Hundreds of exams in ten days

The great grading marathon

Lecturers get only ten days to grade exams once they are completed. That might sound like enough time, but it really isn’t. ‘We work our asses off.’
By Puck Swarte / Photo by Reyer Boxem / Translation by Sarah van Steenderen

The absolute worst exam? European law. Every year, seven hundred students take the European law exam. It isn’t multiple choice; every question must be graded by hand.

It’s brutal. But professor of economic law, Hans Vedder, says that in terms of checking exams, he actually has it easy right now. He is currently tasked with checking the exams for the competition law course. It contains four questions, and several lecturers check each question. ‘Because it’s a course from the Dutch law master, the number of exams is relatively low. There are approximately fifty.’

It’s shitty work, but if you dally you’ll never get it finished

It takes Vedder two or three minutes to check a single answer. ‘You automatically reach this state of flow’, he says. ‘A morning’s worth of hard work is usually enough for me.’ You do have to start on time, though. ‘It’s shitty work, but if you dally you’ll never get it finished.’

Checking the Dutch law exam, however, means ‘working our asses off’, says Vedder. ‘The numbers are so large that you run the risk of your mind going completely numb.’ You have to take a step back every once in a while: take a walk around the block, get some coffee, chat with colleagues – anything to get your mind off the enormity of the task.


And it’s only natural for lecturers to get things wrong sometimes. ‘It’s happened once or twice during the review that students asked me why they received so few points for an answer. Turns out I got it wrong because I was so tired. It’s not a good feeling.’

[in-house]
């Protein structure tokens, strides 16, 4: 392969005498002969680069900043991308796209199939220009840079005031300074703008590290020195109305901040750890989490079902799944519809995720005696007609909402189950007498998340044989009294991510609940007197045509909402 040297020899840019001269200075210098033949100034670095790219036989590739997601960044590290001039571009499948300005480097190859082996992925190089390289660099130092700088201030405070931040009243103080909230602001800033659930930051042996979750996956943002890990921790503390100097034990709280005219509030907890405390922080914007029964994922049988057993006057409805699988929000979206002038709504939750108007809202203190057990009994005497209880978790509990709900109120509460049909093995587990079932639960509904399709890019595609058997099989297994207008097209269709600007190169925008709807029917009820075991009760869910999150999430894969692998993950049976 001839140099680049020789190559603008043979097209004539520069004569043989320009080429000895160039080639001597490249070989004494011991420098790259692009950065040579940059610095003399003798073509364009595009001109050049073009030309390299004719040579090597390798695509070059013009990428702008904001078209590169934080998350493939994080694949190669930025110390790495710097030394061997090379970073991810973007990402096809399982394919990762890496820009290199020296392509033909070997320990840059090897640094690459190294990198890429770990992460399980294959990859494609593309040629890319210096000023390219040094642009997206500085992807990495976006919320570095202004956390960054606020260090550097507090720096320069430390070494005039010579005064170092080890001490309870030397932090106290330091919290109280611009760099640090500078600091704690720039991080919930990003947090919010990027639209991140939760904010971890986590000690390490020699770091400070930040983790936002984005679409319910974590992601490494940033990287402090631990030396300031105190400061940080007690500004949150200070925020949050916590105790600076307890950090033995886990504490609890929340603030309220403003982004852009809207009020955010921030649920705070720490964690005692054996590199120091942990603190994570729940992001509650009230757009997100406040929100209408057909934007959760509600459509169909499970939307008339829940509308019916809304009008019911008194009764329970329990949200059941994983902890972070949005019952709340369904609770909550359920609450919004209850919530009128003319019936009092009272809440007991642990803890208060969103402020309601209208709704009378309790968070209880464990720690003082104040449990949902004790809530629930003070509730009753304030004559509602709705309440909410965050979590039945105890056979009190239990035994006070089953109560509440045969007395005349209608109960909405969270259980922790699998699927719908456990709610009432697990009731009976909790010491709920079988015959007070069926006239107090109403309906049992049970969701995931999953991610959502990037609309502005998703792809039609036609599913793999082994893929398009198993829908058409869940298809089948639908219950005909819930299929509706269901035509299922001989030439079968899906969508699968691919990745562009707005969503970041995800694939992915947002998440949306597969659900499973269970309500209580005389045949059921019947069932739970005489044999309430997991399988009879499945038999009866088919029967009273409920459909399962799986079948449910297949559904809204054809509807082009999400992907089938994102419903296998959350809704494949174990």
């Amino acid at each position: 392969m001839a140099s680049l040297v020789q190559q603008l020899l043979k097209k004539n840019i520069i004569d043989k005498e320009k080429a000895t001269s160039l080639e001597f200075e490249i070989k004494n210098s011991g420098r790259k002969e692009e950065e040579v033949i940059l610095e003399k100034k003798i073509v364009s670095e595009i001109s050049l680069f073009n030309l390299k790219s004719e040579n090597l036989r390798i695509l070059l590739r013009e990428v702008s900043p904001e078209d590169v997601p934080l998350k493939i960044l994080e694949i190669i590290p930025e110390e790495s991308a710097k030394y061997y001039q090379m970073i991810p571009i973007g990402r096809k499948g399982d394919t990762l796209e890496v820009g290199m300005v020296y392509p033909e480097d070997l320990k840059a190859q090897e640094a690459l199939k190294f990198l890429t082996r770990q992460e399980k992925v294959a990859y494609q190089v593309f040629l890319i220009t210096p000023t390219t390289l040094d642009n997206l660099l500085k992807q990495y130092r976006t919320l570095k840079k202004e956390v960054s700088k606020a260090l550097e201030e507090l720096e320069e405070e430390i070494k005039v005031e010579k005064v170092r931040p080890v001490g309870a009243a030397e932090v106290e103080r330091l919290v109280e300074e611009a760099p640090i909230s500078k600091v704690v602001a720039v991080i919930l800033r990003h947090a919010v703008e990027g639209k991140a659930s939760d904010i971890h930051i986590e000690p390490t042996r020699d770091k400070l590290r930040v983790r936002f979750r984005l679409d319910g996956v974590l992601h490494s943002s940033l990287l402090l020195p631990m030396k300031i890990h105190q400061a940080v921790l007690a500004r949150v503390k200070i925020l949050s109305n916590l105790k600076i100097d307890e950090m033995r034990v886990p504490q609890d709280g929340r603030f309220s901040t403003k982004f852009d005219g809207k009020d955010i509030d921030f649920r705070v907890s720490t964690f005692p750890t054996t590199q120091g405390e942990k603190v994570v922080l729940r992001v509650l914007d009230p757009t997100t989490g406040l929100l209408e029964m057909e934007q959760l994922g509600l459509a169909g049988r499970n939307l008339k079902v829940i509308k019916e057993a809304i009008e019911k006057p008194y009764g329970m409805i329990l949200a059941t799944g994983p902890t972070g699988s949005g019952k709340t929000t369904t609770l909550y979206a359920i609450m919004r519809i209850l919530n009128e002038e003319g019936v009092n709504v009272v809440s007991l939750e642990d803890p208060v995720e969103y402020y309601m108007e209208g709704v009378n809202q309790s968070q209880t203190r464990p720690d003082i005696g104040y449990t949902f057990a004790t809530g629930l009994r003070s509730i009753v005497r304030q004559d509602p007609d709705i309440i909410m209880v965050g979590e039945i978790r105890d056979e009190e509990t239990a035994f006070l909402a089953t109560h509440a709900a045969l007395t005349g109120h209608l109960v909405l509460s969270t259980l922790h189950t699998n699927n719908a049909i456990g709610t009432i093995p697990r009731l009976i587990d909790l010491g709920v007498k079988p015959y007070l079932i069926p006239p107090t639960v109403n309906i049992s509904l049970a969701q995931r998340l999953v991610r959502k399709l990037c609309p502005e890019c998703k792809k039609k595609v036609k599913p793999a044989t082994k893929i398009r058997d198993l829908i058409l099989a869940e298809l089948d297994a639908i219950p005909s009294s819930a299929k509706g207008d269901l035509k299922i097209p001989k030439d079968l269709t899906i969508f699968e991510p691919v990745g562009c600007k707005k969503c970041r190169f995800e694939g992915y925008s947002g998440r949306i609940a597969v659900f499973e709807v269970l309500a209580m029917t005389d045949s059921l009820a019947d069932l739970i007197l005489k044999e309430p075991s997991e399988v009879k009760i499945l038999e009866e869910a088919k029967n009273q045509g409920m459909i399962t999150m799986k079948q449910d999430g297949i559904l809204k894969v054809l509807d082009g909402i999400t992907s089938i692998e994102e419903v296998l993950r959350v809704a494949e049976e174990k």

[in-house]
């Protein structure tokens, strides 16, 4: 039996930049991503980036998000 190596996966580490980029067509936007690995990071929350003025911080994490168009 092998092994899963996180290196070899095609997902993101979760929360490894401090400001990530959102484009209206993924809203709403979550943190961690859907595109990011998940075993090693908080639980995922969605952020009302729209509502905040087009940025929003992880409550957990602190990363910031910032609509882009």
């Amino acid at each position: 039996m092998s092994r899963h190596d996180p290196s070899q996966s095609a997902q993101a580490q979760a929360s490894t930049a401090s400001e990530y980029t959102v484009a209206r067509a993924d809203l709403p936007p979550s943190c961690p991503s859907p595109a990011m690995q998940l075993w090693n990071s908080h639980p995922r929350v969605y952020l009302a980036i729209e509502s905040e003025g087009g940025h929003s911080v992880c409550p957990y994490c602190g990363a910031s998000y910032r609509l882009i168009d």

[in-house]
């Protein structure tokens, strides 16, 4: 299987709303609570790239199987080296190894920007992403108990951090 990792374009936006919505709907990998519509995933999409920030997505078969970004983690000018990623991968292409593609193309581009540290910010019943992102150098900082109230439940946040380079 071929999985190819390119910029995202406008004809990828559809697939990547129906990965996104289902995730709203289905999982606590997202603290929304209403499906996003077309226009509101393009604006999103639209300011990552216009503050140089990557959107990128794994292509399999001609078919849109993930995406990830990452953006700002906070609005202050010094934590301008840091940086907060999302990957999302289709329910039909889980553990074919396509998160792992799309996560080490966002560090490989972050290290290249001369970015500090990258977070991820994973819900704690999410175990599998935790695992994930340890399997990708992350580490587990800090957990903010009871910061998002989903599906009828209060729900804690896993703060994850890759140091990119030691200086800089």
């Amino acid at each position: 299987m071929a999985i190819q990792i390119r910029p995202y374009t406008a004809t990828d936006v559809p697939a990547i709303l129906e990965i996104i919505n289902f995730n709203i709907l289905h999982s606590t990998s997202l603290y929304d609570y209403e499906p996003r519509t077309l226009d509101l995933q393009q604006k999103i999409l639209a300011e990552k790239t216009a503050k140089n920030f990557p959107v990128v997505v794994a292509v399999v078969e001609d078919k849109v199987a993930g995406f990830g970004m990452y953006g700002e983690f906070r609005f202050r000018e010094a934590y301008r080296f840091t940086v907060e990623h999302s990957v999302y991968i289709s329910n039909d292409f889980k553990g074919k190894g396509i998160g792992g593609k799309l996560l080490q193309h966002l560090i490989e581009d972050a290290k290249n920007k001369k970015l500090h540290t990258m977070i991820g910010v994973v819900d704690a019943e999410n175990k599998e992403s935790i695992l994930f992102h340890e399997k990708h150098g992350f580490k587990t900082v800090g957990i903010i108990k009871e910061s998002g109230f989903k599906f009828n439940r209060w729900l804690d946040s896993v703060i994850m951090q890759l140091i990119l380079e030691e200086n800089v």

Mistakes are aggravating, but understandable. ‘With essay questions, a correct answer could depend on just a few words. When you have to check seven hundred exams, you’re likely to miss one or two.’

And that, Vedder says, is why the review is so important. Because no matter how hard lecturers try to get it right, they occasionally slip up during these massive exams.

So when we make a mistake checking it they tend to get pretty pissed off

But the review is not exactly fun for lecturers, especially not for European law. ‘The atmosphere can be quite hostile. Students really use the time to complain. European law is a pretty tough class that many students struggle with, so there’s a lot riding on it. So when we make a mistake checking it they tend to get pretty pissed off.’

Monster exams

Derk-Jan Heslinga, lecturer at the faculty of Economics and Business, is already staring down a monster exam. The financial accounting exam was made for 1,250 students because several programmes offer the course.

‘The logistics are a nightmare. We don’t have enough computers for this amount of students, so they have to write the exam by hand. We need eight different rooms to accommodate them all.’